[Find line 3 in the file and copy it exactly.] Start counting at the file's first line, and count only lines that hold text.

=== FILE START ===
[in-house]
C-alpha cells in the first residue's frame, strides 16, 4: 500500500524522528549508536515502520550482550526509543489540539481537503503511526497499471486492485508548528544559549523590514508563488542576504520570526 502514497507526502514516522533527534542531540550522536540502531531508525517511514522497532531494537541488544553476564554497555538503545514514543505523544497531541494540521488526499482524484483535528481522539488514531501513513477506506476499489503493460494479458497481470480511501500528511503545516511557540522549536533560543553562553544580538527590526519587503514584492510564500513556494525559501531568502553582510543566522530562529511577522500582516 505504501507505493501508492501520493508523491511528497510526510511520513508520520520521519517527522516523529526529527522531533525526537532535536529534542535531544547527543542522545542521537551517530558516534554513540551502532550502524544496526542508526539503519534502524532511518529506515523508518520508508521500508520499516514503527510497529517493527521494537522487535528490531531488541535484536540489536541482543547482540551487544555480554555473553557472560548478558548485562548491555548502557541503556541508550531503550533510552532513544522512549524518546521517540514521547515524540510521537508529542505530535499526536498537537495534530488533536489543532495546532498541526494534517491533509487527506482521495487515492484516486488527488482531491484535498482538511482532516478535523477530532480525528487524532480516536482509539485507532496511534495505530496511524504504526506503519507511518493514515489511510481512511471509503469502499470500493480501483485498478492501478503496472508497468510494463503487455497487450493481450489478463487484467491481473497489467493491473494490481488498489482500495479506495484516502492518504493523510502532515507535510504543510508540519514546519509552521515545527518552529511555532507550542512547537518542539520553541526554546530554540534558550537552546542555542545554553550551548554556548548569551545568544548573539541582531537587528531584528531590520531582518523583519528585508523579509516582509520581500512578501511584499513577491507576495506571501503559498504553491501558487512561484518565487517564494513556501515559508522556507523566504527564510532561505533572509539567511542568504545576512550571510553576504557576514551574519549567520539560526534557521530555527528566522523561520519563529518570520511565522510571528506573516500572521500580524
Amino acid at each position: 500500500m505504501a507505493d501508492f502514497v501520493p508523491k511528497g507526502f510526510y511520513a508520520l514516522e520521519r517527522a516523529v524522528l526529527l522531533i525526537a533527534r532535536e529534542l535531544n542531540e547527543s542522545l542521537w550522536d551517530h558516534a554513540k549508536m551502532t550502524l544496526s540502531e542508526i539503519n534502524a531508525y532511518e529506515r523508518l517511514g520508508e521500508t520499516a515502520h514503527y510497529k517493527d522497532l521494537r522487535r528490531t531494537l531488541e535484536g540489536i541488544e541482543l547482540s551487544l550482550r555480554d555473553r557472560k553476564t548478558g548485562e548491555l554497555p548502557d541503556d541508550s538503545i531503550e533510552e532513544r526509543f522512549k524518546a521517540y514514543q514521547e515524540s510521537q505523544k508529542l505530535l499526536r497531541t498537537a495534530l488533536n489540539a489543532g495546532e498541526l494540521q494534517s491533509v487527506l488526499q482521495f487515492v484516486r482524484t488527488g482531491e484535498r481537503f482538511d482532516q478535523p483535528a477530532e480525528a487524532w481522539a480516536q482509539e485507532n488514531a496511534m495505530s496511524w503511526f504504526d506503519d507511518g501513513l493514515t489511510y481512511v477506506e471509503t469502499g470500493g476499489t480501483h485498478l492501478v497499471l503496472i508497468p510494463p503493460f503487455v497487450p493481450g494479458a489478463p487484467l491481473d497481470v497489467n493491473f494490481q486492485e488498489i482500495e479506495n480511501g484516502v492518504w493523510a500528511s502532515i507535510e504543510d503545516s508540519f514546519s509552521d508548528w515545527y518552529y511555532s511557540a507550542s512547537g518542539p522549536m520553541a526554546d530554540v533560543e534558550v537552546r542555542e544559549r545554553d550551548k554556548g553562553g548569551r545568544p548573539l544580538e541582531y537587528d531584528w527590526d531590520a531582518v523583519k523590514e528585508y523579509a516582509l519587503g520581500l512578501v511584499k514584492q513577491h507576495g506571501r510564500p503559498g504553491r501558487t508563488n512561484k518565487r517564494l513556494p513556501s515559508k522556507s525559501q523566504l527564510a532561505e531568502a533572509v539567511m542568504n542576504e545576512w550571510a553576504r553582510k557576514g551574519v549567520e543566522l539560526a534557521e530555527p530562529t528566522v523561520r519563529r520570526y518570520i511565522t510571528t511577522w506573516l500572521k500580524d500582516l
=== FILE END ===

Amino acid at each position: 500500500m505504501a507505493d501508492f502514497v501520493p508523491k511528497g507526502f510526510y511520513a508520520l514516522e520521519r517527522a516523529v524522528l526529527l522531533i525526537a533527534r532535536e529534542l535531544n542531540e547527543s542522545l542521537w550522536d551517530h558516534a554513540k549508536m551502532t550502524l544496526s540502531e542508526i539503519n534502524a531508525y532511518e529506515r523508518l517511514g520508508e521500508t520499516a515502520h514503527y510497529k517493527d522497532l521494537r522487535r528490531t531494537l531488541e535484536g540489536i541488544e541482543l547482540s551487544l550482550r555480554d555473553r557472560k553476564t548478558g548485562e548491555l554497555p548502557d541503556d541508550s538503545i531503550e533510552e532513544r526509543f522512549k524518546a521517540y514514543q514521547e515524540s510521537q505523544k508529542l505530535l499526536r497531541t498537537a495534530l488533536n489540539a489543532g495546532e498541526l494540521q494534517s491533509v487527506l488526499q482521495f487515492v484516486r482524484t488527488g482531491e484535498r481537503f482538511d482532516q478535523p483535528a477530532e480525528a487524532w481522539a480516536q482509539e485507532n488514531a496511534m495505530s496511524w503511526f504504526d506503519d507511518g501513513l493514515t489511510y481512511v477506506e471509503t469502499g470500493g476499489t480501483h485498478l492501478v497499471l503496472i508497468p510494463p503493460f503487455v497487450p493481450g494479458a489478463p487484467l491481473d497481470v497489467n493491473f494490481q486492485e488498489i482500495e479506495n480511501g484516502v492518504w493523510a500528511s502532515i507535510e504543510d503545516s508540519f514546519s509552521d508548528w515545527y518552529y511555532s511557540a507550542s512547537g518542539p522549536m520553541a526554546d530554540v533560543e534558550v537552546r542555542e544559549r545554553d550551548k554556548g553562553g548569551r545568544p548573539l544580538e541582531y537587528d531584528w527590526d531590520a531582518v523583519k523590514e528585508y523579509a516582509l519587503g520581500l512578501v511584499k514584492q513577491h507576495g506571501r510564500p503559498g504553491r501558487t508563488n512561484k518565487r517564494l513556494p513556501s515559508k522556507s525559501q523566504l527564510a532561505e531568502a533572509v539567511m542568504n542576504e545576512w550571510a553576504r553582510k557576514g551574519v549567520e543566522l539560526a534557521e530555527p530562529t528566522v523561520r519563529r520570526y518570520i511565522t510571528t511577522w506573516l500572521k500580524d500582516l